Monday, 11 May 2015

Spring is sprung!

Well Spring is marching on and warmer weather appears at times to be on the way. 

In my last post I mentioned about plants that had been damaged by the winter and others that had seemed to survive.  I tidied the wildlife area and waited for things to develop.  So, here are a few things that are going well.

Flowering rosermary

The selection of herbs that always seem to be very popular with insects are doing very well.  This rosemary particularly looks and smells lovely.  Still no insects attracted to it, though.

I have continued the construction of a hardy and spikey area, firstly to stop people using our car park and wildlife area as a cut through (treading on all the carefully planned planting and possibly crushing little visitors) but also to introduce a different range of plants.  Thus I have added two gorse bushes.

The fact that you see gorse all over harsh coastal areas, and also up the side of Olivers Mount in Scarborough, suggests that this is a hardy plant.  But from this link you can see that it also provides food and shelter to many insects and birds.

'Large White' Butterfly

We have had one very welcome visitor to our wildlife cafĂ© and that is this large white butterfly.  It was attracted to a new osteospermum plant that I have put in to replace the two that were obliterated by easterly winds last winter.

With the purpose of telling you other types of wildlife that can be seen in the surrounding areas, I am reporting my very first sighting of a native English snake - an adder.  This was in Ravenscar, close to the old discussed railway station and on a patch of grass above the sea.  It was undoubtedly a young adder as this picture here, but it just crawled out of the undergrowth to be seen for a few seconds and then back into the undergrowth to disappear.  I couldn't take a picture as it was so quick, but truly and lovely thing to see.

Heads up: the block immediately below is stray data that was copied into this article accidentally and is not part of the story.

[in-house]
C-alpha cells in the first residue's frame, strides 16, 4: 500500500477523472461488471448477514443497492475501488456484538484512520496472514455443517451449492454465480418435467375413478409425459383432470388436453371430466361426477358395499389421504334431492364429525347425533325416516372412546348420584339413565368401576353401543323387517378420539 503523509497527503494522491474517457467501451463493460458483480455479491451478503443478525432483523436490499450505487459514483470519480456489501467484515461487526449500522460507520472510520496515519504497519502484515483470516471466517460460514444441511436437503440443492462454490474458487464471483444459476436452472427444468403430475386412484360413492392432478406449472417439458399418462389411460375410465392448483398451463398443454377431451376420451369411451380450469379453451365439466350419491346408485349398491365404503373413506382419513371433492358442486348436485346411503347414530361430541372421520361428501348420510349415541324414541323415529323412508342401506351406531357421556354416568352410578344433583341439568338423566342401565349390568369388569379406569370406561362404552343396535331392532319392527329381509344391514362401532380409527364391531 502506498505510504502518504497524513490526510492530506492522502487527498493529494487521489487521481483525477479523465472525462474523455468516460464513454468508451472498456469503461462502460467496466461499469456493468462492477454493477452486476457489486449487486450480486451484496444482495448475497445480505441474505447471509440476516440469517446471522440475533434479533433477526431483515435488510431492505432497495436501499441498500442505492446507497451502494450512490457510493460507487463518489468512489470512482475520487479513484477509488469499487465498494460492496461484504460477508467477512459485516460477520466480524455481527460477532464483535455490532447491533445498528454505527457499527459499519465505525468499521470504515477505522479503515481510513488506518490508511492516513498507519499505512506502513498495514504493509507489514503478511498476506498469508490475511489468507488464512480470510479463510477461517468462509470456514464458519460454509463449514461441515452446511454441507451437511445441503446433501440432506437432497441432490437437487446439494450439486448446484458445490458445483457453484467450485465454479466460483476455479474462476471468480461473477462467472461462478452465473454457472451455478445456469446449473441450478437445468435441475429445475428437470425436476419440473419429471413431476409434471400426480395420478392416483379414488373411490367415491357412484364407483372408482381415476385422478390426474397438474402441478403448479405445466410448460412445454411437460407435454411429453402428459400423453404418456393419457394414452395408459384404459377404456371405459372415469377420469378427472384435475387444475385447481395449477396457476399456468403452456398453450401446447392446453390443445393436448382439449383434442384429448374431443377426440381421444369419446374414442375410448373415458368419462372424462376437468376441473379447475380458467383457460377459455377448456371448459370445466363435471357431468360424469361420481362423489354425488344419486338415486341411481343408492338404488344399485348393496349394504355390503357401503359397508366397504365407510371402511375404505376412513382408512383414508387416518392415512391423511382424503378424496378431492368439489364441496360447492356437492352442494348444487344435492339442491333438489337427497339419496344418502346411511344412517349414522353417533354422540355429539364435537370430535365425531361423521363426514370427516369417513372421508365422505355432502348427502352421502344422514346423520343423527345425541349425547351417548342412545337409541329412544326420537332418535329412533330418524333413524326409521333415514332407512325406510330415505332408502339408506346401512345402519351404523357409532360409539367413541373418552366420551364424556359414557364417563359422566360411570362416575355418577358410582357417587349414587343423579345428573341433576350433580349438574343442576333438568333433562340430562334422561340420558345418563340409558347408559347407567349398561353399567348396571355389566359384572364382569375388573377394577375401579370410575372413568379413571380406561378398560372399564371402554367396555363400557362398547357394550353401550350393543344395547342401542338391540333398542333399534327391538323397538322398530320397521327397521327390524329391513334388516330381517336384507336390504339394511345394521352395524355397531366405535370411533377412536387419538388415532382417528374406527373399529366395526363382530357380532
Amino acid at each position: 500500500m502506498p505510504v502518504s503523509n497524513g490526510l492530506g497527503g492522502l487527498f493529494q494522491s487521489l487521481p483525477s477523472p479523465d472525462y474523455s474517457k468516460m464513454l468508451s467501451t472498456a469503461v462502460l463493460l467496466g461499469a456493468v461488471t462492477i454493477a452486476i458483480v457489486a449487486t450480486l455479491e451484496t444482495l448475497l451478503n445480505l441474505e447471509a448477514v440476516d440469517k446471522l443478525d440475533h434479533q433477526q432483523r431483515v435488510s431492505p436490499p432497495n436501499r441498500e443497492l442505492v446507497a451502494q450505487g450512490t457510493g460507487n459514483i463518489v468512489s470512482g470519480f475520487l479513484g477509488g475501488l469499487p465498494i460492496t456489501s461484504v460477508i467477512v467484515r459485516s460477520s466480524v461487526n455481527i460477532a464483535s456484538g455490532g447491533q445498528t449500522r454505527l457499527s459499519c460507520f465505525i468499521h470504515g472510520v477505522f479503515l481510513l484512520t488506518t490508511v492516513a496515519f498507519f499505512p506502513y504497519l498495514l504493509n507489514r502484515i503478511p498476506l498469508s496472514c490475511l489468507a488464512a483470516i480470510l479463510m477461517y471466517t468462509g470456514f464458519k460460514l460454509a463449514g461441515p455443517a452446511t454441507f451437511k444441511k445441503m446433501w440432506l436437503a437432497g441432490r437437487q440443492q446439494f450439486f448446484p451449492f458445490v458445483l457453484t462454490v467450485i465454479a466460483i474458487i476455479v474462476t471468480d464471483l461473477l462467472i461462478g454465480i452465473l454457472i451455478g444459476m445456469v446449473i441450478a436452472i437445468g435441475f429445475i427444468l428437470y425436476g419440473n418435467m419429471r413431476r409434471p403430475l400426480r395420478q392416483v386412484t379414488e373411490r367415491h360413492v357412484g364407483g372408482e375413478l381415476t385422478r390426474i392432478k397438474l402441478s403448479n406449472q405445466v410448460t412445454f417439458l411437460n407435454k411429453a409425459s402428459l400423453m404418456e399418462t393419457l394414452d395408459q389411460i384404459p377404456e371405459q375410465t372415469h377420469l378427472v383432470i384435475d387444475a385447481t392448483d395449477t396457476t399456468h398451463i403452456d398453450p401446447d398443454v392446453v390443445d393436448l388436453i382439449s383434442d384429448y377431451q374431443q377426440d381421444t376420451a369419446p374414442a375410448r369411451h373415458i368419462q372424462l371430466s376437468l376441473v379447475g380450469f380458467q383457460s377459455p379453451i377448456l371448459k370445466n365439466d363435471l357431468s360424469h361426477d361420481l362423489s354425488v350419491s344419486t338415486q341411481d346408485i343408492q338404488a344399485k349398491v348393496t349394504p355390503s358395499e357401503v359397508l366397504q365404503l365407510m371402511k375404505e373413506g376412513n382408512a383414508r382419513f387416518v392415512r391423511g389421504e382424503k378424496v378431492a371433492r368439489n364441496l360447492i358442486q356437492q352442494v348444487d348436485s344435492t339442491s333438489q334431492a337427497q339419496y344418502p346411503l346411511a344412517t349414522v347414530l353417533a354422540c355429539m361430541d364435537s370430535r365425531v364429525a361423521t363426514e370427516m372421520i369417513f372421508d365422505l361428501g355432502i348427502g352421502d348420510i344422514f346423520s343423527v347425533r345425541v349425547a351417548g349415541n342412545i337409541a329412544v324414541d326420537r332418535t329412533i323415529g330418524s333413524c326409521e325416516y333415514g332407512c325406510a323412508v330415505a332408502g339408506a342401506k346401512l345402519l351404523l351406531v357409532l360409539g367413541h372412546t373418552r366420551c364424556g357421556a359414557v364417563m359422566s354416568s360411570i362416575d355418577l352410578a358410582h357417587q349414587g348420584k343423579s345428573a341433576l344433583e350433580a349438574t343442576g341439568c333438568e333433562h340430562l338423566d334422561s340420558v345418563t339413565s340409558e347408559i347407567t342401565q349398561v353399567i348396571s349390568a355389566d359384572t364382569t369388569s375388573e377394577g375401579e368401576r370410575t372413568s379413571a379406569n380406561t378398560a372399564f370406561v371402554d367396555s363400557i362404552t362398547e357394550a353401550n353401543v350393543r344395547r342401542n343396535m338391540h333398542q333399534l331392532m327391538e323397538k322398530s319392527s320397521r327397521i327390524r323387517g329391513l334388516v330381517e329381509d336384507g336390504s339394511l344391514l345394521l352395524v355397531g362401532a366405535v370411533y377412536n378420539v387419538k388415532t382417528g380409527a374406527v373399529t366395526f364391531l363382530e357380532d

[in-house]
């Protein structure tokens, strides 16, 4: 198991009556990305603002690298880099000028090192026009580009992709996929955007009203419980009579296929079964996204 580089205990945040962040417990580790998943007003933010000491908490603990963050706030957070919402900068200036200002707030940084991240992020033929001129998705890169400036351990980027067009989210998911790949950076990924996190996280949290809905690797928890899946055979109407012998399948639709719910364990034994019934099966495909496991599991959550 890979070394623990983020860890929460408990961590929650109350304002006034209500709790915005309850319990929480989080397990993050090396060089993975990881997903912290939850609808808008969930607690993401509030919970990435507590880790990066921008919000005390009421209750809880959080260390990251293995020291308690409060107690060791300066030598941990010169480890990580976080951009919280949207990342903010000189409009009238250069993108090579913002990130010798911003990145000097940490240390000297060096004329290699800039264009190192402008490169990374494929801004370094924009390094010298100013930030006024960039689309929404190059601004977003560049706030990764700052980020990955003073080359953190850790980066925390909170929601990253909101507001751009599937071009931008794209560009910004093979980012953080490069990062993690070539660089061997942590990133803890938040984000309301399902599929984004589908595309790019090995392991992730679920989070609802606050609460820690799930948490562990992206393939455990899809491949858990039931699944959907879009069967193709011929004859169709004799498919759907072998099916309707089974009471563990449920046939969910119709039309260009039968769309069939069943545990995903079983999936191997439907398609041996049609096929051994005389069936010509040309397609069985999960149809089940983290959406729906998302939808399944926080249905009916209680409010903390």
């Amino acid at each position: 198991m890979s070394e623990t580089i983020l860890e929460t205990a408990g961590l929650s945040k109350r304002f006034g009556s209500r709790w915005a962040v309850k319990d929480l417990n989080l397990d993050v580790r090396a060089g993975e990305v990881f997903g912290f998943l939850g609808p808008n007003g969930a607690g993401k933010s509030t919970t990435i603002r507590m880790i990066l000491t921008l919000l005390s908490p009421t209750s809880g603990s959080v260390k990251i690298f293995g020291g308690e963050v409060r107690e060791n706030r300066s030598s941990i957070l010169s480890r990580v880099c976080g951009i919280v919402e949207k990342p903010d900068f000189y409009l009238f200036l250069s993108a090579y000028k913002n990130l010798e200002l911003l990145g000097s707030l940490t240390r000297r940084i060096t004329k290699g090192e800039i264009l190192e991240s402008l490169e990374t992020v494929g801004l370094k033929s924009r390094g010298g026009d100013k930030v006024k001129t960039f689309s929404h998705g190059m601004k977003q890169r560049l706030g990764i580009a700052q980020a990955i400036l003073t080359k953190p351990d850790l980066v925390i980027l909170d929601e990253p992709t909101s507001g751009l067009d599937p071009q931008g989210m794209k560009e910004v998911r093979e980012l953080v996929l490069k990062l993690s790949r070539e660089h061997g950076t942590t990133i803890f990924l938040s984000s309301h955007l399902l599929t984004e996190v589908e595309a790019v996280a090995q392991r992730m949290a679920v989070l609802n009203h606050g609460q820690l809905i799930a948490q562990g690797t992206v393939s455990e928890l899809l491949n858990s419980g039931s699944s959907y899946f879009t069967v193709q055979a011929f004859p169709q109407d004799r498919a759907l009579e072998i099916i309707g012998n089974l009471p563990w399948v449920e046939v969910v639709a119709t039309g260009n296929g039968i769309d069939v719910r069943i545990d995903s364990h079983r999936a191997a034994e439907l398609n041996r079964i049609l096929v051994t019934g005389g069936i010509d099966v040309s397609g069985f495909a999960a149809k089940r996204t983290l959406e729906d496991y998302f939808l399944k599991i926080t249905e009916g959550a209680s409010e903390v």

Thursday, 16 April 2015

Spring 2015. What a Start!!

Well, I can't believe that last year's garden bioblitz was the last post I put on this blog.  2014 was a lovely summer, with really beautiful weather.  My tubs thrived and all went well.  But the beautiful weather also brought out lovely guests and we were so busy the blog went by the wayside!  Hay, ho.  That's the way things go sometimes.  Anyway.  A new year brings a start to the blog and spring has brought some wonderful suprises to my little wildlife garden. 

First to appear were a small number of snowdrops peaking their little white heads out into the harsh early spring weather.  These were then followed by crocuses.  I always forget what I have planted at the end of the previous year, so it's great when flowers emerge to remind me and show me that the planting was a success.